The news everyone’s listening to and watching here in Spain today has a lot to do with this horrible video and other reports various. Whether the train driver in question is really to blame for the accident and resulting deaths, only time – and further investigations – will tell. It doesn’t, however, look good for him that he left a digital trail on Facebook more than a year ago where he boasted how cool it would be to go at 200 kilometres per hour. From what I’ve seen it’s not clear whether he was referring to doing so by train or on Spanish roads. The maximum speed limit on roads is 120 kilometres per hour.
There is little more I can say about this story than offer my condolences to all involved. As I suggested yesterday, the sweet joy of summer breaks can be swiftly withdrawn by life’s round-the-corner turbulences.
Enjoy life whilst you can, for an enjoyable life is no one’s prerogative.
Meanwhile, whilst extreme suffering assails those who journeyed on that train last night, my family and I were doing some paperwork and shopping in town today. Whilst my wife did the former, my daughter condescended to have two pinchos (you’ll probably know them better as tapas) with me. The first in “Bambú”, the second in “El Toscano”. Both quality experiences. Both lovely experiences.
Then we went to do a humongous (first-time) holiday shop in the Spanish (perhaps, in this transnational world, I should say French) equivalent of Tesco’s. Carrefour (for that is the supermarket in question) has changed since we were last there. Single queuing system for the checkouts for starters. I felt I was in the Post Office more than a super.
But what most disconcerted us was the shopping logic that has overcome their layout. Kitchen roll is no longer where toilet paper is – the latter being something we were unable to hunt down at all, even as we managed to stumble across the former. Coffee-machine cleaner wasn’t in cleaning products or anywhere near the coffee. Most shockingly of all, however, was the fact that in this huge warehouse-like shop, two glorious staples of Spanish cuisine – tinned olives and mayonnaise – were hidden away in the furthest corner of all. This would in an English supermarket be like putting butter and sausages on the bottom shelf of the last aisle at the end nearest the most obscure fire exit.
Really don’t know what to make of this innovation. The olive and mayonnaise manufacturers must be furious. One of Carrefour’s new mission statements is to provide all pockets with products they can afford. They must mean: “… as long as you know how to find anything which doesn’t occupy an expensive hotspot.”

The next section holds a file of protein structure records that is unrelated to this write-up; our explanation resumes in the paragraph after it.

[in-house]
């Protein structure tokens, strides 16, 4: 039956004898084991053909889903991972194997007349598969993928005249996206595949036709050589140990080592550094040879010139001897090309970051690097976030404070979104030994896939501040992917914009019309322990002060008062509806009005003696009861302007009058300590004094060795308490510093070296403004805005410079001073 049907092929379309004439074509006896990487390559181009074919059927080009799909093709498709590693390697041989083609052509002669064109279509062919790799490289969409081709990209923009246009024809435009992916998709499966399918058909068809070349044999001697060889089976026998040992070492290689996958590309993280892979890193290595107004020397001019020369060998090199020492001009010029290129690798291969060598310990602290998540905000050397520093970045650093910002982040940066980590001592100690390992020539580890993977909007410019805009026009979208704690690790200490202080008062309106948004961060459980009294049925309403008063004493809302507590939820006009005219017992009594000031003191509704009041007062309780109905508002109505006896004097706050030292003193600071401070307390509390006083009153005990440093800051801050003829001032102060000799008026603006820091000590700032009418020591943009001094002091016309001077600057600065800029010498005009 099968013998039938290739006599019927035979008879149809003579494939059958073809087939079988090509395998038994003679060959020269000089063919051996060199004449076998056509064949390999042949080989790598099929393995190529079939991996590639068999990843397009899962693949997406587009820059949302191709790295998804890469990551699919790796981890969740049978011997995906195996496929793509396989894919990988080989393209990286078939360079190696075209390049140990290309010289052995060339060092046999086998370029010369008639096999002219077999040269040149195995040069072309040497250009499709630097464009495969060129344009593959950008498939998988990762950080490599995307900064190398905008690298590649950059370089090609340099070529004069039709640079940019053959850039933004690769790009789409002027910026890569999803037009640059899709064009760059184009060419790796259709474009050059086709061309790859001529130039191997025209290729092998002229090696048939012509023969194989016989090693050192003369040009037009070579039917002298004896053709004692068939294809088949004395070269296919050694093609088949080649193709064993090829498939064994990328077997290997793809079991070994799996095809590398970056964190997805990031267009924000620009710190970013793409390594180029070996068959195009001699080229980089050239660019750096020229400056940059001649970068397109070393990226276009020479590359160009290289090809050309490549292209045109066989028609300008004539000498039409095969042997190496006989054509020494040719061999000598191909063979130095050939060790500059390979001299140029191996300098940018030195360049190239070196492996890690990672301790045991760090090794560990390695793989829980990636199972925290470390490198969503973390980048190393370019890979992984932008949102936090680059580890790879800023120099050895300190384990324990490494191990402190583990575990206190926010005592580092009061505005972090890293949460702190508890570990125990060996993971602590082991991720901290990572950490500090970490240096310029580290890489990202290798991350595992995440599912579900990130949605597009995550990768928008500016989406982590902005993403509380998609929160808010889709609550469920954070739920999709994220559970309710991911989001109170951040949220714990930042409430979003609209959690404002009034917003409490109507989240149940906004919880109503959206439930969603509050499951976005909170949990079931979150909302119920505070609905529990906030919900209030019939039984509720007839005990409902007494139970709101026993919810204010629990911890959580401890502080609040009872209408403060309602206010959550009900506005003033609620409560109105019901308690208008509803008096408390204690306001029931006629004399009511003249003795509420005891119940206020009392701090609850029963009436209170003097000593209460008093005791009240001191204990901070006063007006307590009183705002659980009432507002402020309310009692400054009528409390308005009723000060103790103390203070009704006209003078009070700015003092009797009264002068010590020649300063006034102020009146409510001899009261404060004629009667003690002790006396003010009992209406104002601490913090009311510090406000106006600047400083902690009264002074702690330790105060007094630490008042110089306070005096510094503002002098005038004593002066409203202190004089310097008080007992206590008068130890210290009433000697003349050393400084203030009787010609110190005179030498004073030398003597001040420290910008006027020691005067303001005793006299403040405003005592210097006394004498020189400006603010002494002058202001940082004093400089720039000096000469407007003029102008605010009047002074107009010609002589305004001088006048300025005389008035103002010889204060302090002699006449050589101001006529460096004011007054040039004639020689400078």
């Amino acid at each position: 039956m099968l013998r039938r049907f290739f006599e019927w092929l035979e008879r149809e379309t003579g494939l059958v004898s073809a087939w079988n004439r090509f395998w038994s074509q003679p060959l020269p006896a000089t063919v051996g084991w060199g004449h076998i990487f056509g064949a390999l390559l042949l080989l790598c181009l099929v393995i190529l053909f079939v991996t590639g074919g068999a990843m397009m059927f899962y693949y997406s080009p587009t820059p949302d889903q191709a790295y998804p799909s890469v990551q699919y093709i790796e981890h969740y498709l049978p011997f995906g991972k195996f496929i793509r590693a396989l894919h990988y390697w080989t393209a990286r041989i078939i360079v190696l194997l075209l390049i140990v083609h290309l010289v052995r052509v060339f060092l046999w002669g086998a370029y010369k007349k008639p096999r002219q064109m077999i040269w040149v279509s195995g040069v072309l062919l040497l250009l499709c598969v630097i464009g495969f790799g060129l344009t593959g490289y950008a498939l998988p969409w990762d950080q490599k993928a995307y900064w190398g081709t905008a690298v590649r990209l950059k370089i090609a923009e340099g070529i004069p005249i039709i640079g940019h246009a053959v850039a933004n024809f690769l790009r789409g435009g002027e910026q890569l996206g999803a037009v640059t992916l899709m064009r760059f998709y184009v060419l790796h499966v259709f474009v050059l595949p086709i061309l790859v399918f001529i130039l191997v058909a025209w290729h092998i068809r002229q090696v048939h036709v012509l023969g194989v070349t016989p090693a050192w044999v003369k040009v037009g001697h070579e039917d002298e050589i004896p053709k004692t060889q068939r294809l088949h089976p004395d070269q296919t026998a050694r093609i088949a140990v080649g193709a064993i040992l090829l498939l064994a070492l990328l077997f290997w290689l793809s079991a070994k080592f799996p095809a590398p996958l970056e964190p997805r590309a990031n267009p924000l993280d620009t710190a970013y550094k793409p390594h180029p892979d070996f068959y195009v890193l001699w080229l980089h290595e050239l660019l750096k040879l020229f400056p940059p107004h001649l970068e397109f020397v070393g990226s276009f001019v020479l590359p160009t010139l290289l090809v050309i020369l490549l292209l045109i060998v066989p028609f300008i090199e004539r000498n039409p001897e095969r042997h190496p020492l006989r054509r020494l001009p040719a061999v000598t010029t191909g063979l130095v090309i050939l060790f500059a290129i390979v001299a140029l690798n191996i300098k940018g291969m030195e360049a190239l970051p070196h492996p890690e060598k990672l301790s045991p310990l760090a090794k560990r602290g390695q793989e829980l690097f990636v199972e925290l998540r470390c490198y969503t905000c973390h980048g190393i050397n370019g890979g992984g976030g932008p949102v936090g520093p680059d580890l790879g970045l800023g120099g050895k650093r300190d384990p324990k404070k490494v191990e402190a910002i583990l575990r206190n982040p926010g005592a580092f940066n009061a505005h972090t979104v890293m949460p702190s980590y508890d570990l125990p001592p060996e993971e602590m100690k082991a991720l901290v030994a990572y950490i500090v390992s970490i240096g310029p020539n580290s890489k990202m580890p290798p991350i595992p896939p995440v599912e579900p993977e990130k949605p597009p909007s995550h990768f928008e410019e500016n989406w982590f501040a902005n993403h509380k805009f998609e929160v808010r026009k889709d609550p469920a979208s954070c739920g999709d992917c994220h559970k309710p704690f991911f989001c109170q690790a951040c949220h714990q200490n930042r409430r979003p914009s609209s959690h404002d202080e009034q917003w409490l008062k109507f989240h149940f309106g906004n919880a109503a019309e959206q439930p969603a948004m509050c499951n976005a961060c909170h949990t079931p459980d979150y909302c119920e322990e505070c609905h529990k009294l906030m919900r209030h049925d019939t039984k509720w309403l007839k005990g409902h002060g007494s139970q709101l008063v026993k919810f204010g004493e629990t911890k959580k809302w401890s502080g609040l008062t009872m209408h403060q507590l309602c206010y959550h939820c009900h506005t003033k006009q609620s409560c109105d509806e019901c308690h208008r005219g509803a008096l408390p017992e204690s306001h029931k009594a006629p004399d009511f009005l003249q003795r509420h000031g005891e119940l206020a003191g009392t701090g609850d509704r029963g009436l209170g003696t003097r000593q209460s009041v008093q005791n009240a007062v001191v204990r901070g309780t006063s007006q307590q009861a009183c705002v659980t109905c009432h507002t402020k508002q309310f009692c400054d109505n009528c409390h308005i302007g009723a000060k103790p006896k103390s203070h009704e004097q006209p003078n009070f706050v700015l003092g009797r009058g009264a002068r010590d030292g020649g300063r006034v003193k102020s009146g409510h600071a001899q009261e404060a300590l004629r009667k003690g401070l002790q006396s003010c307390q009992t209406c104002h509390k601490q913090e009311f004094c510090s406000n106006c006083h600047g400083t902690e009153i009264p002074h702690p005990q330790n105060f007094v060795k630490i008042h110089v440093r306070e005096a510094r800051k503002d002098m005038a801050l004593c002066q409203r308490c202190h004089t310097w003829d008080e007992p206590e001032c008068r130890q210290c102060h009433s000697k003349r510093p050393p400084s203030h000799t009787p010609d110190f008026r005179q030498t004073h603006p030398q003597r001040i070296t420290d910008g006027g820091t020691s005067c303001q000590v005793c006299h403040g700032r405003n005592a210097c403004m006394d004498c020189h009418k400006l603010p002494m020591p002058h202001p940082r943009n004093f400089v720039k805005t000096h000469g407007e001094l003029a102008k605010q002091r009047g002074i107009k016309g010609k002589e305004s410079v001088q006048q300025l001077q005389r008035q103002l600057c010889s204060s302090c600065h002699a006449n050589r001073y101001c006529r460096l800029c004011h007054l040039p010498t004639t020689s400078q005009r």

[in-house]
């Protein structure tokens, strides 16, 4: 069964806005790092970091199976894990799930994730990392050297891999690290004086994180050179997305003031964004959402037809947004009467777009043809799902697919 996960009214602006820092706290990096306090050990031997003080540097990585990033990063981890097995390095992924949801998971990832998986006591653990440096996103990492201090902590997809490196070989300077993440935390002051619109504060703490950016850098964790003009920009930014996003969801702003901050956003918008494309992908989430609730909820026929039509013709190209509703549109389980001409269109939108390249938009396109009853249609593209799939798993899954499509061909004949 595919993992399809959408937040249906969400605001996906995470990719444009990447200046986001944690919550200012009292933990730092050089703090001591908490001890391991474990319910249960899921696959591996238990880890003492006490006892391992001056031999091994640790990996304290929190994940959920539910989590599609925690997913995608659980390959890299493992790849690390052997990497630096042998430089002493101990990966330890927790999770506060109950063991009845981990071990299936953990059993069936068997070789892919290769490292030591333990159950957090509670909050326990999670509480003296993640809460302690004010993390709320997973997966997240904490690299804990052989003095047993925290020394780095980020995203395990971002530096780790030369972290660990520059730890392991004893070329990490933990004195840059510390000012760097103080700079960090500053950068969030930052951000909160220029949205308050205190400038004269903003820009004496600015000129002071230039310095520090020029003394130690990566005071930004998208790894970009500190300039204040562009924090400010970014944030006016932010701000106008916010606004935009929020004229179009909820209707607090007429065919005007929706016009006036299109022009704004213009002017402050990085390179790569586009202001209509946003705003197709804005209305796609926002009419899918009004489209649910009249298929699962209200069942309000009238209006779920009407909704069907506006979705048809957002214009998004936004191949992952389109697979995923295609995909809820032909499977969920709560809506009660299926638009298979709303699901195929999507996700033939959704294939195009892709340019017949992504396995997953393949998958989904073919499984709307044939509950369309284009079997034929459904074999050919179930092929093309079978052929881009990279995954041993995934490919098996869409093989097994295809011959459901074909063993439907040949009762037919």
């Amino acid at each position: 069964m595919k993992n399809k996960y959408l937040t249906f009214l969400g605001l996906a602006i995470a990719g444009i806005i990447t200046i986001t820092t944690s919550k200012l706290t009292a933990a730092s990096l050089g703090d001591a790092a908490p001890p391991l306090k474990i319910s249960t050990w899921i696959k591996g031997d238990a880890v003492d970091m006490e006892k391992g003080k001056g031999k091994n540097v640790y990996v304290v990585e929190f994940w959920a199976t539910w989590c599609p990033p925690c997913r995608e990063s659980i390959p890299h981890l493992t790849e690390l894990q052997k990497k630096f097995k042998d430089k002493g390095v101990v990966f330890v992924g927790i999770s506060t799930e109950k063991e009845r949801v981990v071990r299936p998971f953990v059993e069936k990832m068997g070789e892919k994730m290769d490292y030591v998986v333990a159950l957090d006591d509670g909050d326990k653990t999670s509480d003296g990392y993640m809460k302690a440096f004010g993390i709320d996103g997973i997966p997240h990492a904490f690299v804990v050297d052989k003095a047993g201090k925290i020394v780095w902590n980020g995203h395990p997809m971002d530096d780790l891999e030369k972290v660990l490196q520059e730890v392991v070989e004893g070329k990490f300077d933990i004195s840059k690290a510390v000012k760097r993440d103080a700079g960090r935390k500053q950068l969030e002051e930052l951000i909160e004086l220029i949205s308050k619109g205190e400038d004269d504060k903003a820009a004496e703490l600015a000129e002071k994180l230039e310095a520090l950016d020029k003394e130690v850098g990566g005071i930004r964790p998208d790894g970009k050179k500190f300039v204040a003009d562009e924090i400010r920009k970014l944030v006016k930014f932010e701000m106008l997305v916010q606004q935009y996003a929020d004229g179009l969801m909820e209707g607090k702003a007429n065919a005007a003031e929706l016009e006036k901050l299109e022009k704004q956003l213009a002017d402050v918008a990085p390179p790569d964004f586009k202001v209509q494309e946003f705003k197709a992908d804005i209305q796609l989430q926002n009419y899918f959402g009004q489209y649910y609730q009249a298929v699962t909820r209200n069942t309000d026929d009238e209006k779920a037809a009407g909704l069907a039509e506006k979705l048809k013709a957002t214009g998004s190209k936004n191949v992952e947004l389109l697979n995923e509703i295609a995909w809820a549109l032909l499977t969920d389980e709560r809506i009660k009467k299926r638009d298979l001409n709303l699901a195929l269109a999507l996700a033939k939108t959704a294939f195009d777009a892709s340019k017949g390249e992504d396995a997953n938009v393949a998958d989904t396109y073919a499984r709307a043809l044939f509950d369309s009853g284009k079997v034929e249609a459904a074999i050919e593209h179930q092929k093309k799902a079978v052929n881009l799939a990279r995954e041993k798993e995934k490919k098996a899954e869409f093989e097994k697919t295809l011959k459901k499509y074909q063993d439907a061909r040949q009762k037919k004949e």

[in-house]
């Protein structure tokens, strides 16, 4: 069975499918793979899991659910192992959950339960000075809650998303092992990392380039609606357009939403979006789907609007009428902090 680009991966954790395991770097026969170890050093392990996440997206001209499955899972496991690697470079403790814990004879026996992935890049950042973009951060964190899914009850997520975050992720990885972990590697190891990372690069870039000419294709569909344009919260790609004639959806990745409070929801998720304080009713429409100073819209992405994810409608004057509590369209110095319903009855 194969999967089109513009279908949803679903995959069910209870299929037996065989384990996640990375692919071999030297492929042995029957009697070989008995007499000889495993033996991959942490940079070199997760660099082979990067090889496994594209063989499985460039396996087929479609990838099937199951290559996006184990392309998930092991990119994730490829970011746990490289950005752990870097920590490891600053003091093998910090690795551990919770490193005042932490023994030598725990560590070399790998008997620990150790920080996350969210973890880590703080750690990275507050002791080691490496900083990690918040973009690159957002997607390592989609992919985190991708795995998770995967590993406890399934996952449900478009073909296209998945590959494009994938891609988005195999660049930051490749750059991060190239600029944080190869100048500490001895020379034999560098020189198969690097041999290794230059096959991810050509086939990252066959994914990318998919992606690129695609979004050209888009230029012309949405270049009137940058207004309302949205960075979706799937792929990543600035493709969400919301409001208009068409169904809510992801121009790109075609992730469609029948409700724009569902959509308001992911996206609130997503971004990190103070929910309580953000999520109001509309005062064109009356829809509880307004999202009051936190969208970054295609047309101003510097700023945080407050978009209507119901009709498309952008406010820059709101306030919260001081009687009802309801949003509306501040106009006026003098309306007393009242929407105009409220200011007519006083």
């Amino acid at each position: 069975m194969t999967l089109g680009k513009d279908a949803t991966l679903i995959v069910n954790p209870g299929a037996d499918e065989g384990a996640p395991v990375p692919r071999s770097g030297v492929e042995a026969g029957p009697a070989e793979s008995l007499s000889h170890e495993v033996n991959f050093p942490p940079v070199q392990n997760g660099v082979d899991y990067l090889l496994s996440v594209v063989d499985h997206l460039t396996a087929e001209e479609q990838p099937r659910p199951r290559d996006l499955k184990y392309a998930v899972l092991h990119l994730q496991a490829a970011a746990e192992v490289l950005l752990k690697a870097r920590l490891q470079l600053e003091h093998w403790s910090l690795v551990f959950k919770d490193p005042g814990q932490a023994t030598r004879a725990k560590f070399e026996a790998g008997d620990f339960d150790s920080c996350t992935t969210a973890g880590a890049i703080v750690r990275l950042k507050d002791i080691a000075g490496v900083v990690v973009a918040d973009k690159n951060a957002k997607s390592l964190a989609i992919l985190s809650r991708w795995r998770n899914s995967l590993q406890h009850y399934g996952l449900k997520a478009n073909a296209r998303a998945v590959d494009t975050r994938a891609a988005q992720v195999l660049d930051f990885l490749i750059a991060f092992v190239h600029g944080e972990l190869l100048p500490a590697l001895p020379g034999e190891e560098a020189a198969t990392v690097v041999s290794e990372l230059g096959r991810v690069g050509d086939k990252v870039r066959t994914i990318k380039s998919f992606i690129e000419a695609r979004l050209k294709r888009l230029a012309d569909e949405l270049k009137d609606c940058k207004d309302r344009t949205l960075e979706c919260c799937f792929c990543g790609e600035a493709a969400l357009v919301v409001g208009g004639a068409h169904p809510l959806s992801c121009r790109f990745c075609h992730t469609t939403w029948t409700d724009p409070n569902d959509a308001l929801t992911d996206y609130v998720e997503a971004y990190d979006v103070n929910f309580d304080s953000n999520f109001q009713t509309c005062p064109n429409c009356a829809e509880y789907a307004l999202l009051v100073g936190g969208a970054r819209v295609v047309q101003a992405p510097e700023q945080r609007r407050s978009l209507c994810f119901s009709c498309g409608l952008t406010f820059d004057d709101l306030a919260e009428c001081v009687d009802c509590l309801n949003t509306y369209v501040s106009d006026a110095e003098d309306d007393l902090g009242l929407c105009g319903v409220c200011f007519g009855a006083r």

And even when I did succeed in finding the blessed products, their own-brand (supposedly cheaper) olive products were (presumably intentionally) unpriced in the face of a heavily promoted national brand.
Small beer I have to say, of course, in the light of the terrible train crash. But an example, however small, of how corporates say one thing in the PR-parsed documents and do quite different things in practice.
One final observation. Common to all these supermarkets in Spain are rather broad central aisles. Here, people congregate and bump into friends and family as they natter their way humanely through the pain of weekly shopping. This is an architectural structure I do rather approve of, though – suspicious me! – I’m sure even as I do there will be an evil monetising bottom line to it all. There is, in fact, relatively speaking (relative to, for example, England I mean), as much people-space in a Spanish supermarket like Carrefour as there is the country of Spain itself.
And space itself is far more human-sized.
Like animals, human beings need space to run and experience freedoms.
And that’s why I think I find the Spanish more human overall.
They value space: outside, inside, together, apart.
Three days of national mourning.
Seven days in the region the accident took place.
All a reminder that when things happen to ordinary people, ordinary people should – in their respective moments – be mourned, celebrated, embraced and recognised, precisely for their ordinariness.
The Spanish still know this. The English, sadly (with more than a bit of encouragement from their body politic), are beginning to forget it.
And I’m pretty sure the man or woman who decided to put olives and mayonnaise in the lost far corner of a French-owned Spanish supermarket chain has similarly succeeded in utterly losing the plot.